It took navigating a company merger, the sale of pension assets, and COVID work absences, but a volunteer counselor at UMass Boston’s Pension Action Center was able to track down and recover a client’s pension benefits.
It has taken a little over a year of phone calls and emails, but Jean Wilson is now receiving her pension from a former employer. Wilson’s odyssey illustrates the paper chase many people face as companies merge or are bought and more employers move from pension plans to employee-funded 401Ks. Her story also illustrates how the counselors at the Gerontology Institute’s Pension Action Center can expedite the recovery process.
Wilson (not her real name) was approaching her 65th birthday in 2021 and wanted to track down one of her pension accounts. She learned that the former employer, a large company where she worked for five years as a reimbursement specialist in the marketing department, had been purchased by another large corporation, which later terminated its pension plans and sold off its pension assets.
Wilson also learned that the insurance company that now held the pensions had no record of her benefits. She was referred to the state attorney general’s office, then to the U.S. Department of Labor. Unfortunately, not even the Department of Labor could locate the benefit for her.
Then Wilson learned of the Pension Action Center (PAC), thanks to an article about the center in her UMass Boston alumni magazine—she graduated in 1976 after majoring in sociology and government. PAC offers free legal counseling and works to recover retirement benefits for workers and retirees who live or worked in New England and Illinois.
Wilson says that her PAC volunteer counselor got right on top of the hunt and managed to find a contact at the corporation who took an interest in following through with the inquiry. Wilson worked for the original company for a relatively small length of time, but she had good evidence that she was due a pension, including a copy of the letter that her employer gave her in the late 1990s when she left, stating that she would receive a pension when she turned 65. She also had a letter from the Social Security Administration documenting her pension benefit.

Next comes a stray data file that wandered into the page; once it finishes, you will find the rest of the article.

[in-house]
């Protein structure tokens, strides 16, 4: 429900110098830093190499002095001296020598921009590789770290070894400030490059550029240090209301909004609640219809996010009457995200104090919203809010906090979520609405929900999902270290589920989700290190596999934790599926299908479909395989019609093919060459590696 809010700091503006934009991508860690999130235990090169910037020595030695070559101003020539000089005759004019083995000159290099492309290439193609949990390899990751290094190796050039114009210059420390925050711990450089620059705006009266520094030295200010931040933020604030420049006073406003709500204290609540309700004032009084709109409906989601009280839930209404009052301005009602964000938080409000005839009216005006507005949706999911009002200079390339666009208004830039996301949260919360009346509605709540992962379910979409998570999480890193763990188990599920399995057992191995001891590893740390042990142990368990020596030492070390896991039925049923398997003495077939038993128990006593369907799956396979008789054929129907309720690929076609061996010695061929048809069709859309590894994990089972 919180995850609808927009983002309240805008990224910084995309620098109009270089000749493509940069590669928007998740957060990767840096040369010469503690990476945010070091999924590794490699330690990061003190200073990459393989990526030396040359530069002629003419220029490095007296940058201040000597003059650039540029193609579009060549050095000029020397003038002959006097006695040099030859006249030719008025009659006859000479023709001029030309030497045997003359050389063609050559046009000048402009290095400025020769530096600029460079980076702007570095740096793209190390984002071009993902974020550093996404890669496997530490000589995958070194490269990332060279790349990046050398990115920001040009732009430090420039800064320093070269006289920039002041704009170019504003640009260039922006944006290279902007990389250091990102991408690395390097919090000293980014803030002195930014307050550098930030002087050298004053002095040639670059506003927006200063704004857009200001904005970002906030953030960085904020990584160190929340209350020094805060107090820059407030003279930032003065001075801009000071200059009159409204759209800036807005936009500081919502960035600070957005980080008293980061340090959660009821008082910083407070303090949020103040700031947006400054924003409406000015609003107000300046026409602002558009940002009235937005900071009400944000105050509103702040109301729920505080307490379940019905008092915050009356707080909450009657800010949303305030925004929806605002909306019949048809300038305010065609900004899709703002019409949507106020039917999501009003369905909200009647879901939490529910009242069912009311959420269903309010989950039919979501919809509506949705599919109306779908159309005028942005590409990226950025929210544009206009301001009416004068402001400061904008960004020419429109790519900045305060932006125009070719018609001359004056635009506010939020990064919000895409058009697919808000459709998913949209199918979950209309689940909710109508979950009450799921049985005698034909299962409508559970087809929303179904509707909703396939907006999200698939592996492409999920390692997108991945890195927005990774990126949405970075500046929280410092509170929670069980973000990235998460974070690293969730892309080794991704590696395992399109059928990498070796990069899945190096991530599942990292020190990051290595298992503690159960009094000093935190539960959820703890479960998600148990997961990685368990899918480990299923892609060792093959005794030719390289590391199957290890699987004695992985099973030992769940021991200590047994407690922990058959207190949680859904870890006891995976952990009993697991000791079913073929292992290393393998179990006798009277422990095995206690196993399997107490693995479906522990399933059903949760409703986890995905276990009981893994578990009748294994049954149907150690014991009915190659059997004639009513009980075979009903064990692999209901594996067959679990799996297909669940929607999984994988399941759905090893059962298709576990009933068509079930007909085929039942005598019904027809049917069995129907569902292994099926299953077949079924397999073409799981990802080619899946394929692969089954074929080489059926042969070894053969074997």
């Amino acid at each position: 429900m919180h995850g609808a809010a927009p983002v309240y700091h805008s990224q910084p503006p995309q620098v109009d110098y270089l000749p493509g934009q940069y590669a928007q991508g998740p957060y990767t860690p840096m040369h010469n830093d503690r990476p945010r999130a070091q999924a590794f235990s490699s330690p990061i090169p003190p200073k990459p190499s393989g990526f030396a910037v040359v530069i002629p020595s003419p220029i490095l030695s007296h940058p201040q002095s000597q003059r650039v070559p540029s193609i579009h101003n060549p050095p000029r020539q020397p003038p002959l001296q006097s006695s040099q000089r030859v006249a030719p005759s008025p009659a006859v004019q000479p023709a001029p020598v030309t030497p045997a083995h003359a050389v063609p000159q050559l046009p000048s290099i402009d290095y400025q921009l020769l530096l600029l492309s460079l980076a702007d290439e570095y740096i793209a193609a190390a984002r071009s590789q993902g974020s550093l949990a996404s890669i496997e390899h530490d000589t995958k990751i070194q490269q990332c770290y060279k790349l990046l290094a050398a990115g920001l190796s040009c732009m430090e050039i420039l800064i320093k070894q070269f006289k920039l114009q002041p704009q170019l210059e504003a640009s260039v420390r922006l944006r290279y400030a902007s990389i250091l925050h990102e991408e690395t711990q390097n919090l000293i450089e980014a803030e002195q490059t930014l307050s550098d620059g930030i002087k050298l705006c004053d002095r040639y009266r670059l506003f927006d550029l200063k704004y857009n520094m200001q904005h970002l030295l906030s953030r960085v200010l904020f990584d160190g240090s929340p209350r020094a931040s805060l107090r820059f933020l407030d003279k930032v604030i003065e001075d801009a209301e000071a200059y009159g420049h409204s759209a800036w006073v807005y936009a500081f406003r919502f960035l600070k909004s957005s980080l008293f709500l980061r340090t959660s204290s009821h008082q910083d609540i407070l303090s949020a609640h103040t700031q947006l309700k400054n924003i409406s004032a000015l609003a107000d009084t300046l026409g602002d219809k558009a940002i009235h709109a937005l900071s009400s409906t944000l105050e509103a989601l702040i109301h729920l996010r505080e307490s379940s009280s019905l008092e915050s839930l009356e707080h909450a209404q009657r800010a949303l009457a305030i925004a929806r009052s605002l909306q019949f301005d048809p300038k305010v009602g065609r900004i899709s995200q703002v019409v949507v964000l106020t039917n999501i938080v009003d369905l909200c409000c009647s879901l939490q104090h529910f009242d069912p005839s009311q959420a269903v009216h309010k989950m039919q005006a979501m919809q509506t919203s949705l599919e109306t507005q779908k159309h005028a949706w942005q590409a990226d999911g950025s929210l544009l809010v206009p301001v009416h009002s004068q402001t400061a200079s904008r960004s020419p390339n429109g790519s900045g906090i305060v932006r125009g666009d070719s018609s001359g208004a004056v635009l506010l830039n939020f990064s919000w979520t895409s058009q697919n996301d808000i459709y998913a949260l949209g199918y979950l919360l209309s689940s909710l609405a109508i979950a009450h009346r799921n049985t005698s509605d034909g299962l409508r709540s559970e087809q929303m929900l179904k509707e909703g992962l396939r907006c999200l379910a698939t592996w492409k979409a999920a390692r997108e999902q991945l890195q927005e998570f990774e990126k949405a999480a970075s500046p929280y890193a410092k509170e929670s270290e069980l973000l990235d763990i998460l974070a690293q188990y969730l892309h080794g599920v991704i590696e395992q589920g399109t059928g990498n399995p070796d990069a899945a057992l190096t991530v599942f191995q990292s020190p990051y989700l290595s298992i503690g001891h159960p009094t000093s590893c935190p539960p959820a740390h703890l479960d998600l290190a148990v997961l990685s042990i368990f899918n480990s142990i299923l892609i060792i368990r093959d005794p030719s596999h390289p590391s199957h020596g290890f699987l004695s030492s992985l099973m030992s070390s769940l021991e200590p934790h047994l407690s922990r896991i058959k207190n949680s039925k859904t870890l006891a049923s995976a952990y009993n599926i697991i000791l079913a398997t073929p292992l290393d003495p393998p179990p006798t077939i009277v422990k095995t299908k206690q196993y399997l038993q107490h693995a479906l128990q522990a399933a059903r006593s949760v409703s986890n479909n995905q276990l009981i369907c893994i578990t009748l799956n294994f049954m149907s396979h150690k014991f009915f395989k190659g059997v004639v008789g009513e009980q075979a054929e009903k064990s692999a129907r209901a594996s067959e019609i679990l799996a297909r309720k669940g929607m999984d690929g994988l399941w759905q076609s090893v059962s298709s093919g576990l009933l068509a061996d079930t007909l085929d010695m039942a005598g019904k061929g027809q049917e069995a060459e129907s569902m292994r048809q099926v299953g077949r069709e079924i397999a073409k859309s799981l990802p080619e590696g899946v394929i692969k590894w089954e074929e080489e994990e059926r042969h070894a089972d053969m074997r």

It took the PAC counselor three tries before she found the insurance company that was holding Wilson’s pension. The COVID-19 pandemic also complicated recovery efforts. “We opened a ticket with the employer in July 2021,” says Anna-Marie Tabor, PAC’s director. “Every few weeks we would send an email or call. It was the pandemic, so lots of people were working from home and most of the information wasn’t online. Pension records are often kept in hard copy, and it was hard to access archived paper documents during pandemic shut-downs.”
In November 2021, the main corporate contact wrote a memo to her supervisors saying she thought the company should pay the claim and why—and got it approved. But right in the middle of her efforts, the woman got COVID and had to be away from work for a few weeks.
“My counselor at the center was so responsive and so conscientious about keeping me updated. She told me how long it should take to hear back with each step,” Wilson says.
The benefit Wilson will receive is small enough that her family told her it wasn’t worth the hassle of tracking it down. But she sees it differently. Taken monthly over the course of her lifetime, it works out to be about $72 a month. “My mother was eligible for a pension of $70 a month,” Wilson remembers. When her mother was in her 90s, living in a nursing home on a limited budget, they enjoyed a monthly ritual of going out to lunch at their favorite salad bar. “It’s the same principle now,” she says. “Once a month, I want to take my grandchildren to lunch.”